The SIUT Story

The SIUT Story: Making the ‘Impossible’ Possible

There were thousands of them looking for relief from pain. They were the under-privileged of society. They got the healthcare they needed and it was free of charge. The technology used was state-of-the-art and the services were provided with dignity. Today the SIUT has emerged as one of the biggest health facilities in the region for urological disorders.

The story has been captured by award-winning journalist, Zubeida Mustafa, in this elegantly illustrated book. It shows how this miracle has been made possible. There is a philosophy behind it which could show the way to those looking for healthcare solutions.

This philosophy envisages a partnership between the government and the community with the health professionals playing a key role. The man behind this philosophy is Dr Adibul Hasan Rizvi, the Ramon Magsaysay Award winner for government service in 1998. He collected a team, mentored and trained it to demonstrate that it was possible to translate into action the dream he had held close to his heart since he was a boy.

Lay-out and design by Creative Unit, Karachi and printed by Le Topical, Lahore.

To obtain copy contact Paramount Publishing Enterprise, Karachi.
Tel: 0092-21-34310030, Fax: 0092-21-34553772,

Rs 2000 (in Pakistan)
US$ 35.95 (in N.America and Europe) plus postage


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Book Reviews

“This is a handsomely produced volume that is dedicated to the SIUT staff for their ‘integrity, compassion and commitment to work’. Zubeida Mustafa’s glowing tribute to Dr Adib Rizvi and his medical team is a prolific exercise in the dialectic of medical treatment – ‘all of it free’.

With an elegant layout, the book tells the story of medical service to the community in an epoch when such service became unremarkable, or even downright unfashionable. Zubeida brings a wealth of detail and credibility to the philosophy of those medical pioneers who made this level of technical perfection in free medicine possible. By doing so she has endowed the beneficiary of this treatment, the Pakistani people with a dignity and aura that few would have deemed possible.”

Hameed Haroon
Dawn Media Group

“Zubeida Mustafa has shown through her work as a journalist that she has boundless empathy for the under privileged. Her deep insights into education in Pakistan as well as women’s issues, health care, etc. continue to provide the subject matter for her regular columns in Dawn. In this book Zubeida has told the story of SIUT, an institution which is the pride of Pakistan and has been created by an individual who matches Zubeida’s concern for the helpless and needy. It is an inspiring book by an author who works hard to sensitize the public to the issues that hold us back most insidiously from becoming a progressive and economically sound country.”

Ameena Saiyid OBE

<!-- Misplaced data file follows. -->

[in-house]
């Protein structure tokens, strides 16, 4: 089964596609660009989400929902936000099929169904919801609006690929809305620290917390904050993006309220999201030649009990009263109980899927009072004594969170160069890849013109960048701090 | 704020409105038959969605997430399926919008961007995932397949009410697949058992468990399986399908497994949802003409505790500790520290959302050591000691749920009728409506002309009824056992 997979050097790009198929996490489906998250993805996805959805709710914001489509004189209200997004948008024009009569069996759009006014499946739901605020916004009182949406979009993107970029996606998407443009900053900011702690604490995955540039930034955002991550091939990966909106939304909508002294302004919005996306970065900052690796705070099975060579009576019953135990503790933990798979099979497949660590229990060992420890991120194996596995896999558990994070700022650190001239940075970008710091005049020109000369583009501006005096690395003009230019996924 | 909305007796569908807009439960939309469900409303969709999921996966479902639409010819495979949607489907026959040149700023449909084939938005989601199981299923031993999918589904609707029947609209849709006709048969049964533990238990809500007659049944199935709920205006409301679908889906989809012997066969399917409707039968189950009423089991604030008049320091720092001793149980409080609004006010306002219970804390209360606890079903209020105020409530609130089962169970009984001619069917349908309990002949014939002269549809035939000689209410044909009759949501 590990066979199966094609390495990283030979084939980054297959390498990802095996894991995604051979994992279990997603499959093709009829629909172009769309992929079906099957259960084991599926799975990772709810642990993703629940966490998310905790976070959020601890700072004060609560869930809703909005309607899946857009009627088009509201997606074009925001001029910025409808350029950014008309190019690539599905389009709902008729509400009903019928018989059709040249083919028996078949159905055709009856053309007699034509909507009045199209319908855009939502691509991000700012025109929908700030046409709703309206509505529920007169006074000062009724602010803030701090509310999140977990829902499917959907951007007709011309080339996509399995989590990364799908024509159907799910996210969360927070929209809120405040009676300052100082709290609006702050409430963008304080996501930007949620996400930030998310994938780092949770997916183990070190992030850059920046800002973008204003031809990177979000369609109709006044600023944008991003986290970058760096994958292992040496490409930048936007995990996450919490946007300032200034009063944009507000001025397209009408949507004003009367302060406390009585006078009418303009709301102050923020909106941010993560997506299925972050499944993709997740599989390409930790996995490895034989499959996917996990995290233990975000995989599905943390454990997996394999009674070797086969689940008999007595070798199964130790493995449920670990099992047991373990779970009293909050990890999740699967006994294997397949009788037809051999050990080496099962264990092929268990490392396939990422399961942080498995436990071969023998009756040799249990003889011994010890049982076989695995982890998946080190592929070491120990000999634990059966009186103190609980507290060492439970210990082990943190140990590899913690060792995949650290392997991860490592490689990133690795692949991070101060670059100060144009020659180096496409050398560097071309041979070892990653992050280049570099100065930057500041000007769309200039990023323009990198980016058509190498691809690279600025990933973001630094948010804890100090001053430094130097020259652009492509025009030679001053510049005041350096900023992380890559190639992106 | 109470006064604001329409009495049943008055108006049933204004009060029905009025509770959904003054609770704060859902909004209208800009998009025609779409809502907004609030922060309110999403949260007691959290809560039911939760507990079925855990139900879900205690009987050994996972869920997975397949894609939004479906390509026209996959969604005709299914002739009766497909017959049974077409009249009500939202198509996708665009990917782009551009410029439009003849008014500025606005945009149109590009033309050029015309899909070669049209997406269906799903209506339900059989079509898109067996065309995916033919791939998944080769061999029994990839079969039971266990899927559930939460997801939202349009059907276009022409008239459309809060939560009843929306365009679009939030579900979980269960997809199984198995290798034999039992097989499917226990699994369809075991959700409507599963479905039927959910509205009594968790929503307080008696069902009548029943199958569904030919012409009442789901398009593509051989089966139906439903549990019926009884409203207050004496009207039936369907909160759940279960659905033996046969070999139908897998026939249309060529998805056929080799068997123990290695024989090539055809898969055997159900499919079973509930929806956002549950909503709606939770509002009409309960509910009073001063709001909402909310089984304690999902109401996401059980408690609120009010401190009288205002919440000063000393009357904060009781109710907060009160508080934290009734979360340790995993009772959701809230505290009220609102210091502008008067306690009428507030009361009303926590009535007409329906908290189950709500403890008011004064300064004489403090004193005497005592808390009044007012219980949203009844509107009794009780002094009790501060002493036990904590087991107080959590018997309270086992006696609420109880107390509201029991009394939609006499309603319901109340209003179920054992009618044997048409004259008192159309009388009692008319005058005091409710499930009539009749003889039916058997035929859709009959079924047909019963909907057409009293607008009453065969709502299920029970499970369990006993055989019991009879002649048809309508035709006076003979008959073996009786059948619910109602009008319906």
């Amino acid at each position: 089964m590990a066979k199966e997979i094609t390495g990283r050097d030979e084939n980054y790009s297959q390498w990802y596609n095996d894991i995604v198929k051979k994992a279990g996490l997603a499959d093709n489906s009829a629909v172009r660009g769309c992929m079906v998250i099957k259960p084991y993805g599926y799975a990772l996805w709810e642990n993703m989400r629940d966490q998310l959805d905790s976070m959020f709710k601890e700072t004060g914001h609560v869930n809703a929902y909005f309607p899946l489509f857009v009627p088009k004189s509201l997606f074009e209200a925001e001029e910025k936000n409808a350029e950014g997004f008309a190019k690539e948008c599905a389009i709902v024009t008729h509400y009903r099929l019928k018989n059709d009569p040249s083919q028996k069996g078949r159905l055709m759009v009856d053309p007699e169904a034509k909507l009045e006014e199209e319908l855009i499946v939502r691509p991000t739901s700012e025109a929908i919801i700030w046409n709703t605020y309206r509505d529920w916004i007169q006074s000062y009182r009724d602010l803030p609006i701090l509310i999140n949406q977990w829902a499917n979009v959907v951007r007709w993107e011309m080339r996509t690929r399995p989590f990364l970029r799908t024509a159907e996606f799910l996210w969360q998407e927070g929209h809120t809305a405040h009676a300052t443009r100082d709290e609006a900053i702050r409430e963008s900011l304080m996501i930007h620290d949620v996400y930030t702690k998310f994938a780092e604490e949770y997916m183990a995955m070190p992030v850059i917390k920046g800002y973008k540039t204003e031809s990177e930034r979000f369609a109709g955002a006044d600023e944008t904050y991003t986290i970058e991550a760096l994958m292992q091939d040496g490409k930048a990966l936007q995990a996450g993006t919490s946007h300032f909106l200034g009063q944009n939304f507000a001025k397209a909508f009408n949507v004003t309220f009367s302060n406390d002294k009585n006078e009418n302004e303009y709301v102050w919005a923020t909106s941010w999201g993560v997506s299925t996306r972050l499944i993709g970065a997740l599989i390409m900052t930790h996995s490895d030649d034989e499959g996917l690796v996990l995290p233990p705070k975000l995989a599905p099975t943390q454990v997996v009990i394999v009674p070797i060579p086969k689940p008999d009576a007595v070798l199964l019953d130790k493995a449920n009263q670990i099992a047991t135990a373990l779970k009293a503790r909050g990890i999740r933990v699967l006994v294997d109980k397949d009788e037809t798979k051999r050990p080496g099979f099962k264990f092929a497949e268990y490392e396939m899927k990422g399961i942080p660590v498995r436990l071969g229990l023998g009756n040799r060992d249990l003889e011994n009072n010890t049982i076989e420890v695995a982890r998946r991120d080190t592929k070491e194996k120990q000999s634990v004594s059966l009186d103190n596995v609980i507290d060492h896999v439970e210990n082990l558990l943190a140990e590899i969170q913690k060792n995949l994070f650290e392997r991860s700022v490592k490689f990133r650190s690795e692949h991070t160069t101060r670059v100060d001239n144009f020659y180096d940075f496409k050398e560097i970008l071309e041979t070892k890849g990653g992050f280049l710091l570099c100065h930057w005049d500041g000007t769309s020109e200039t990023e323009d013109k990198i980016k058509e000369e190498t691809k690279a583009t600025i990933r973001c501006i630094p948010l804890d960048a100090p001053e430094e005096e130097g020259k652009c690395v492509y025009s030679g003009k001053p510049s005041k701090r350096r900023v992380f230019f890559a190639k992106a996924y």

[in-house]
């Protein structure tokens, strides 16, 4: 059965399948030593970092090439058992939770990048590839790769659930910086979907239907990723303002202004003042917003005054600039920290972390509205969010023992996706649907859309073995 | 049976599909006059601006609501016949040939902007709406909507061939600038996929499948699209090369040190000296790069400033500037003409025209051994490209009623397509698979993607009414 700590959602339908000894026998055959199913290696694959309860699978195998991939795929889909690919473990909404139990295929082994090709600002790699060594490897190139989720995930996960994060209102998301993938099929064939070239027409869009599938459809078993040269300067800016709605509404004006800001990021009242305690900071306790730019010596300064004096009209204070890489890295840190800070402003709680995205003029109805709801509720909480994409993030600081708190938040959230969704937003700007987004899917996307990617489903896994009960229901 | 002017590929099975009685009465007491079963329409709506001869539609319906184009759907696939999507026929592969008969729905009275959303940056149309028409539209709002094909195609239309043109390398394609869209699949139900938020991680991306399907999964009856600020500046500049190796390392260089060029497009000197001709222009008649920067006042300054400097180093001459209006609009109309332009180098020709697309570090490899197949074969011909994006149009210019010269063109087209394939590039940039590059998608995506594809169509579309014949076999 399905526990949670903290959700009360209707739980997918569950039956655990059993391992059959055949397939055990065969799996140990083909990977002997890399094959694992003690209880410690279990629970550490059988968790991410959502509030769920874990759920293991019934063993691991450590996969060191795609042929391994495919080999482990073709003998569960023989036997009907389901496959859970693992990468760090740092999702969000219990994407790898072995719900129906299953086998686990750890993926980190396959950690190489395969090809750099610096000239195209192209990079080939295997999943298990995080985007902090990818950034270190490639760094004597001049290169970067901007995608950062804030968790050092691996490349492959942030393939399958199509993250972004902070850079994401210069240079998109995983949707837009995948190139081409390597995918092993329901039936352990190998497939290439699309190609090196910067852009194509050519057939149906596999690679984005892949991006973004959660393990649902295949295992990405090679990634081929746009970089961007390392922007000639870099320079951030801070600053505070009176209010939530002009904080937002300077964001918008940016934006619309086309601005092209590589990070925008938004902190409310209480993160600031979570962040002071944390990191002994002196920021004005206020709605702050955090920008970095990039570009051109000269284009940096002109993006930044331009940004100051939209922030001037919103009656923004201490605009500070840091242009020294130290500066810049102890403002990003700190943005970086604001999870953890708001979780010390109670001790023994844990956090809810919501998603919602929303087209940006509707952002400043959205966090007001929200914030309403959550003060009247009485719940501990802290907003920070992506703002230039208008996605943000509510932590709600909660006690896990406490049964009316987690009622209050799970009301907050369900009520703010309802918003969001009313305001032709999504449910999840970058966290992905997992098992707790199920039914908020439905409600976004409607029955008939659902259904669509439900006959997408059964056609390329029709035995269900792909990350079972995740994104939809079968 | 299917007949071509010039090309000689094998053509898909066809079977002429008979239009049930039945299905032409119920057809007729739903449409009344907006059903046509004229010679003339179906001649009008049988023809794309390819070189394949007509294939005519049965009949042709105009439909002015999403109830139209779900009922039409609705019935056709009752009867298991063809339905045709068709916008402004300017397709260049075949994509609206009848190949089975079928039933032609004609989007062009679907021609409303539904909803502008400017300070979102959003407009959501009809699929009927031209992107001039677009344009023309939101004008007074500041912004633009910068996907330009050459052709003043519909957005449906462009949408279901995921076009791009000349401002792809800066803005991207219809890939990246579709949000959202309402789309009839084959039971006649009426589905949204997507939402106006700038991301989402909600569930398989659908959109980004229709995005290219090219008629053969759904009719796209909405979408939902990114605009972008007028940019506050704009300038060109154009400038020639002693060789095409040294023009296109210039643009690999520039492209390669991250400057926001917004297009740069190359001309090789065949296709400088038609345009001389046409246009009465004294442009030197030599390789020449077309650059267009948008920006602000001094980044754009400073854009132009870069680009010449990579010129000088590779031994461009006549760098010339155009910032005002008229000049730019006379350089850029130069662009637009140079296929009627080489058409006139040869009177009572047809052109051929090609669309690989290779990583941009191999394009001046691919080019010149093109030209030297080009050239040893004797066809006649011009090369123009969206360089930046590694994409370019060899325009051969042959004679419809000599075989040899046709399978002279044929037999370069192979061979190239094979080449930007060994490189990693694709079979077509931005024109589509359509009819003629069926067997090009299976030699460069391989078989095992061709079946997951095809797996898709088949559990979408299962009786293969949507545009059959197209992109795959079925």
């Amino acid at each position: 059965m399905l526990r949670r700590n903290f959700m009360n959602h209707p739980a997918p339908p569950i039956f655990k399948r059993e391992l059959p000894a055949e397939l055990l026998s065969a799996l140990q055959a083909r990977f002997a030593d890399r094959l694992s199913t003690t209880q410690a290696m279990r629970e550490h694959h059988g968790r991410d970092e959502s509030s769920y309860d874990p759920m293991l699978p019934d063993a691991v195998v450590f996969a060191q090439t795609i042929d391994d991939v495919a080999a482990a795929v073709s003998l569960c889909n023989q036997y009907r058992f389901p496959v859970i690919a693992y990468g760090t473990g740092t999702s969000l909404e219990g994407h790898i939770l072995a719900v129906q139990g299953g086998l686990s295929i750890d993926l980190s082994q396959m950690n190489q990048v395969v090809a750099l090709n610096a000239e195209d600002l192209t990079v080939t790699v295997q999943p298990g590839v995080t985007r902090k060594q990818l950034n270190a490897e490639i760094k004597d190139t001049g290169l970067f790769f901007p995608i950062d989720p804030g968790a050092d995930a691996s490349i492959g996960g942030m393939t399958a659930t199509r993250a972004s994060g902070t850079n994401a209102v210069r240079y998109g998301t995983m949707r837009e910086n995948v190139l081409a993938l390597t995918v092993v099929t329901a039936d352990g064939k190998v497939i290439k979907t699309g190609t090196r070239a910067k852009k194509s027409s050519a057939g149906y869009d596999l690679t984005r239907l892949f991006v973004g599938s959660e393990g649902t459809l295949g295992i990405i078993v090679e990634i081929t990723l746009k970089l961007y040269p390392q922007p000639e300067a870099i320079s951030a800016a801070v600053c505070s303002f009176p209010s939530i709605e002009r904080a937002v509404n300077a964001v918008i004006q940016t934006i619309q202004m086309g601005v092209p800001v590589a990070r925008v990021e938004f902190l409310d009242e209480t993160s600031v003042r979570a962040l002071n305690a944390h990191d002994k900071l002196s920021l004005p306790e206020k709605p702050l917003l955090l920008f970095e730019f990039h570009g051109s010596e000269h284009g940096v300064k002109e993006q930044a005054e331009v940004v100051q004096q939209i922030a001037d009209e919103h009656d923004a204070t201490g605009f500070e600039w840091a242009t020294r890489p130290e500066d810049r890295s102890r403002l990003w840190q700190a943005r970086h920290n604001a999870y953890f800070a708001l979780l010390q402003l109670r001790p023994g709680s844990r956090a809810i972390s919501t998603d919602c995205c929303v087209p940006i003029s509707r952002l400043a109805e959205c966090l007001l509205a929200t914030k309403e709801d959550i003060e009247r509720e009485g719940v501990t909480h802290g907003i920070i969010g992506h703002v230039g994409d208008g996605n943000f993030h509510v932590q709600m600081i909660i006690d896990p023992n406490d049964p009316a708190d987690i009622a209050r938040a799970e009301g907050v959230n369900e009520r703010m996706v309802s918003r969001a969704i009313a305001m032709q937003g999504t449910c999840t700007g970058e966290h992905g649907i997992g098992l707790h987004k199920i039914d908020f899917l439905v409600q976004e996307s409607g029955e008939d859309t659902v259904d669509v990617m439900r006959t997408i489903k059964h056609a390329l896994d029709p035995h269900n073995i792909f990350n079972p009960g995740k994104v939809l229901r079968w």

Managing Director
Oxford University Press

“What a labour of love! Those who have produced this book have put their heart into it: beautifully designed, written and put together.

This does justice to the SIUT, which is an island of care and succour in the heart of Karachi. Here Adib Rizvi and his team provide life support to the poor and not so poor disease-ridden citizens from all over the country. They also maintain an institution that is an example to be emulated.”

Amina Jilani

5 thoughts on “The SIUT Story

  1. It was perhaps in 1990 that Zubeida interviewed Dr David Werner, the author of Where There is no Doctor; and Disabled Village Children. Dr Werner has worked for many years as village healthcare/primary healthcare; he has worked in more than 50 countries, mostly developing countries. In my view, Zubeida was greatly influenced by Dr Werner's approach to primary healthcare. Yes, renal transplants and even liver transplants in a country like Pakistan are highly praiseworthy things. The SIUT Story by her is a great contribution to transplant surgeon Prof Adibul Hasan Rizvi's commitment to ailing humanity. But Zubeida must not lose sight of the criticality of primary healthcare in a country where too many children are still dying of preventable diseases.

  2. why here (in Pakistan) book and education are difcult?
    why here is to much cost of books.
    i like to amar jaleel (sindhi writer & callumist) becuse he say "i am saying to publisher my books sale in low cost, becouse i want reader not i am make money so…………………………………….

    1. I agree with you that books are expensive here. But even low cost books don't sell. My book Tyranny of Language cost Rs150 and I thought that was peanuts. It did sell out but not due to the booksellers' skills.
      This book has been priced low given its high quality. Mo one has charged for their services. The money will go to the SIUT. Why don't you buy a copy and then decide whether it is worth it.

  3. dear zubeida-i think that the siut story is the best-i know dr adib as i am under his treatment in siut-i think he should get a noble prize or the islamic world should start its own'noble'prize.
    sameen khan.

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